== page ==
Researchers from Institut Marquès in Barcelona have looked at what kind of music babies like to get funky to whilst they're still in the womb. Or enjoy, at least.
The scientists looked at which music kept fetuses happiest in a study of 300 babies 18-38 weeks into pregnancy. In order to gauge how much the babies were contented by the music, the researchers looked at mouth and tongue movements, The Telegraph reports. Tongue and mouth movements are rare during this part of pregnancy, the researchers note, and are positive signs of stimulation.
The fetuses were played 15 songs, including rock, classical, traditional world music, and pop.
The team found that unborn babies tend to have more traditional tastes in music than adults, preferring classical music over pop songs. The tiny little fuddy-duddies were more stimulated by Beethoven's Ode to Joy than hits from Shakira or Adele.
Overall, the songs that babies were the most indifferent about, scoring lowest on the scale, were pop songs. Waka Waka by Shakira and Too Much Heaven by the Bee Gees scored the lowest of all the songs played (well done, babies – good taste), with Someone Like You by Adele scoring not much higher.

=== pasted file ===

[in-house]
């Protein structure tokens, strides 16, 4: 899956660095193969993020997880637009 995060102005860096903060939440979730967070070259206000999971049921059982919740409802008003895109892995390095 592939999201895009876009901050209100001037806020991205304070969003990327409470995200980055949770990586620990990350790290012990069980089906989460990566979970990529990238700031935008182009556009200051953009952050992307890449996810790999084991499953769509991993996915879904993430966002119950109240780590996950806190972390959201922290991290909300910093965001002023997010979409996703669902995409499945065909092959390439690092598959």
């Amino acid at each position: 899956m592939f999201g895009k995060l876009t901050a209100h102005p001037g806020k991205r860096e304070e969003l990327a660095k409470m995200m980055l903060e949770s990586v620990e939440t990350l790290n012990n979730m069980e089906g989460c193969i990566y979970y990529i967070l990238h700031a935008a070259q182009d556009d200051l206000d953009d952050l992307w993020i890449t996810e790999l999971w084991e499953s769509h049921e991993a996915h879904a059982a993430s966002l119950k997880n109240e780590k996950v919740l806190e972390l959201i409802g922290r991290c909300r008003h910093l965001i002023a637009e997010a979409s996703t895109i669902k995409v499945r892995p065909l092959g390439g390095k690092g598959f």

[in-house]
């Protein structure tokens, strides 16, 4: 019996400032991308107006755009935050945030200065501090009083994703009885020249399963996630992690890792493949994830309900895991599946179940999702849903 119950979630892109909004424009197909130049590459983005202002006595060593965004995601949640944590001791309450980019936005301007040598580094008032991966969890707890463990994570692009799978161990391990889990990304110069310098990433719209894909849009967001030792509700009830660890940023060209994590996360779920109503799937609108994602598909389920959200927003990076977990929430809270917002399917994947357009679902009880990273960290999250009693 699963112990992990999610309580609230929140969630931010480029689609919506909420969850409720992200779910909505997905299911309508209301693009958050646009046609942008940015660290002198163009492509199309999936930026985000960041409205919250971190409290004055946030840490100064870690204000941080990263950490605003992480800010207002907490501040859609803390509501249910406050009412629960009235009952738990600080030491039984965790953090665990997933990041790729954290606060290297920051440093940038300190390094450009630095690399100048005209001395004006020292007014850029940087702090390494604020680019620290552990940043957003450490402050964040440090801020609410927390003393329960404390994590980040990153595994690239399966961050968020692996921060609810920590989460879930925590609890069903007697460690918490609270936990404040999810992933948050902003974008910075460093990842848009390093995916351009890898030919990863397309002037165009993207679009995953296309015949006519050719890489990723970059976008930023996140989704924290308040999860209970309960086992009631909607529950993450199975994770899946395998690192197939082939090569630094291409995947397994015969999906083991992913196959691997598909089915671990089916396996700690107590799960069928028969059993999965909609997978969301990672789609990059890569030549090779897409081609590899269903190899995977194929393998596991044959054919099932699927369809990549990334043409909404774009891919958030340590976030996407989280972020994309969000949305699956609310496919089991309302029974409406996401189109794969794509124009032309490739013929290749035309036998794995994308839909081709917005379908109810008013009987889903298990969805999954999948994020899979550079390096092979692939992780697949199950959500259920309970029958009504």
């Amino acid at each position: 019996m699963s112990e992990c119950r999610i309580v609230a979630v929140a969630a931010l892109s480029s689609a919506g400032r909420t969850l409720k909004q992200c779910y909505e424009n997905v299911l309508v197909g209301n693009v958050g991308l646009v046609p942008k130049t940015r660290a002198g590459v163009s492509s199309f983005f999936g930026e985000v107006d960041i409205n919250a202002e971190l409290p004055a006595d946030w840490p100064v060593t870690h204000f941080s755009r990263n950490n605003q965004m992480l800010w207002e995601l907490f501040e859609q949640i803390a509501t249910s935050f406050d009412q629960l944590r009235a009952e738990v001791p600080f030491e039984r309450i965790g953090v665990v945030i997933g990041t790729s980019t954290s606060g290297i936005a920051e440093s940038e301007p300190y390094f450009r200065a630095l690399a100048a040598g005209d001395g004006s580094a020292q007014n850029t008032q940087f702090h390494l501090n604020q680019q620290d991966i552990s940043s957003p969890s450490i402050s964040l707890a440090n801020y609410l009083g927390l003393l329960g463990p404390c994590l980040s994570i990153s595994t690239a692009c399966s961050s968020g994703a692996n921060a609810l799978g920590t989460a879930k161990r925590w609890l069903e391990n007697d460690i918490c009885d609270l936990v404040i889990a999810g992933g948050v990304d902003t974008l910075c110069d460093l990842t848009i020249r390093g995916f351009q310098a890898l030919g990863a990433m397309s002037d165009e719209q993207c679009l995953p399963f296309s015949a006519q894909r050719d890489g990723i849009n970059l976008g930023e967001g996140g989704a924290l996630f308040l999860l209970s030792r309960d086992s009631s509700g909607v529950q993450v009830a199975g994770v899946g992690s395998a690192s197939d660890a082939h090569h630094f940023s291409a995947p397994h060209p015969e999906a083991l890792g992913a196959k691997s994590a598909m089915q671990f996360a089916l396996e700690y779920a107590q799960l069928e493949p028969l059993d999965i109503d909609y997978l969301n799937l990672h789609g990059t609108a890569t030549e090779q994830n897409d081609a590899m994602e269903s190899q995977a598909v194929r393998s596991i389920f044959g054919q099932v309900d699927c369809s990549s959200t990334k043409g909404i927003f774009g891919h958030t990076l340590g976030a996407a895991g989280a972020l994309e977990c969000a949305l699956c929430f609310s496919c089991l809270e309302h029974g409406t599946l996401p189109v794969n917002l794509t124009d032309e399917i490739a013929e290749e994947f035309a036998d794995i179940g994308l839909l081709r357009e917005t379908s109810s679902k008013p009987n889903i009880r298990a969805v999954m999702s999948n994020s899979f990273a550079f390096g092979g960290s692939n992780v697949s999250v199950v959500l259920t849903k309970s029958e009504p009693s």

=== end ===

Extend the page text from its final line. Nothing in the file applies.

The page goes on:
Showing even more excellent taste, the fetuses reacted more to Queen’s Bohemian Rhapsody and YMCA by the Village People.
Fetuses have excellent taste.
The fetuses were also played human speech, as well as recordings of child-favorite Mickey Mouse. Mickey Mouse made babies react more than ordinary human voices, but less than most of the songs.
The fetuses tended to prefer traditional music and repeated sounds.
“Music is a form of ancestral communication between humans, the communication through sounds, gestures and dances preceded the spoken language”, Marisa López-Teijón, the director of Institut Marquès, said in a statement.
“The first language was more musical than verbal, and it still is; we still tend instinctively to speak in a high-pitched voice, because we know that newborn perceive those better, and this way they understand that we want to communicate with them.”
The highest-scoring music overall was by Mozart, closely followed by Bach. However, before you start blasting Bach at your belly, you should know that your unborn baby probably won't hear it. The music in the study was played through a specially designed vaginal speaker.
“Foetuses can barely perceive external sounds,” added López-Teijón.